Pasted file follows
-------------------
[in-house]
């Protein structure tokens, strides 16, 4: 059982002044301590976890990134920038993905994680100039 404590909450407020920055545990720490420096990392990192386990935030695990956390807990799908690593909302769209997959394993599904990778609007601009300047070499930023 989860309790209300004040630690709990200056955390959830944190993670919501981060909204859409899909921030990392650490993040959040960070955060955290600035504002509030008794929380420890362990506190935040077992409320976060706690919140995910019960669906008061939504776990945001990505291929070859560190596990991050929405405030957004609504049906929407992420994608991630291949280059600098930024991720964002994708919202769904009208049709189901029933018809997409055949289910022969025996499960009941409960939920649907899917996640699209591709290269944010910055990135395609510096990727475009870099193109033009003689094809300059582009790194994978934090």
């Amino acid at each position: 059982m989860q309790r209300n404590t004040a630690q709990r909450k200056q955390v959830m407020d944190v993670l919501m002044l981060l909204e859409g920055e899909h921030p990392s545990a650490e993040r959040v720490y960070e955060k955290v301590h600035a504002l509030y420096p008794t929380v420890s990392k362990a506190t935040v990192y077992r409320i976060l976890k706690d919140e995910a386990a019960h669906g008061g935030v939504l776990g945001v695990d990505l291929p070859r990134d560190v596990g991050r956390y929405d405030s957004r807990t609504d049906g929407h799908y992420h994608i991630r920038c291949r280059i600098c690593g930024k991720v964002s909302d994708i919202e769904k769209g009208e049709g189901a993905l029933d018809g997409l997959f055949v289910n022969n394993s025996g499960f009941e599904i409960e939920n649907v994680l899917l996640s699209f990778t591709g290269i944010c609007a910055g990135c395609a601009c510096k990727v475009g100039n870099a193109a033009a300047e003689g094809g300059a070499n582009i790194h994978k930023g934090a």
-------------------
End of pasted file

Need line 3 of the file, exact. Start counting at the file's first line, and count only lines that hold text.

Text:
């Amino acid at each position: 059982m989860q309790r209300n404590t004040a630690q709990r909450k200056q955390v959830m407020d944190v993670l919501m002044l981060l909204e859409g920055e899909h921030p990392s545990a650490e993040r959040v720490y960070e955060k955290v301590h600035a504002l509030y420096p008794t929380v420890s990392k362990a506190t935040v990192y077992r409320i976060l976890k706690d919140e995910a386990a019960h669906g008061g935030v939504l776990g945001v695990d990505l291929p070859r990134d560190v596990g991050r956390y929405d405030s957004r807990t609504d049906g929407h799908y992420h994608i991630r920038c291949r280059i600098c690593g930024k991720v964002s909302d994708i919202e769904k769209g009208e049709g189901a993905l029933d018809g997409l997959f055949v289910n022969n394993s025996g499960f009941e599904i409960e939920n649907v994680l899917l996640s699209f990778t591709g290269i944010c609007a910055g990135c395609a601009c510096k990727v475009g100039n870099a193109a033009a300047e003689g094809g300059a070499n582009i790194h994978k930023g934090a």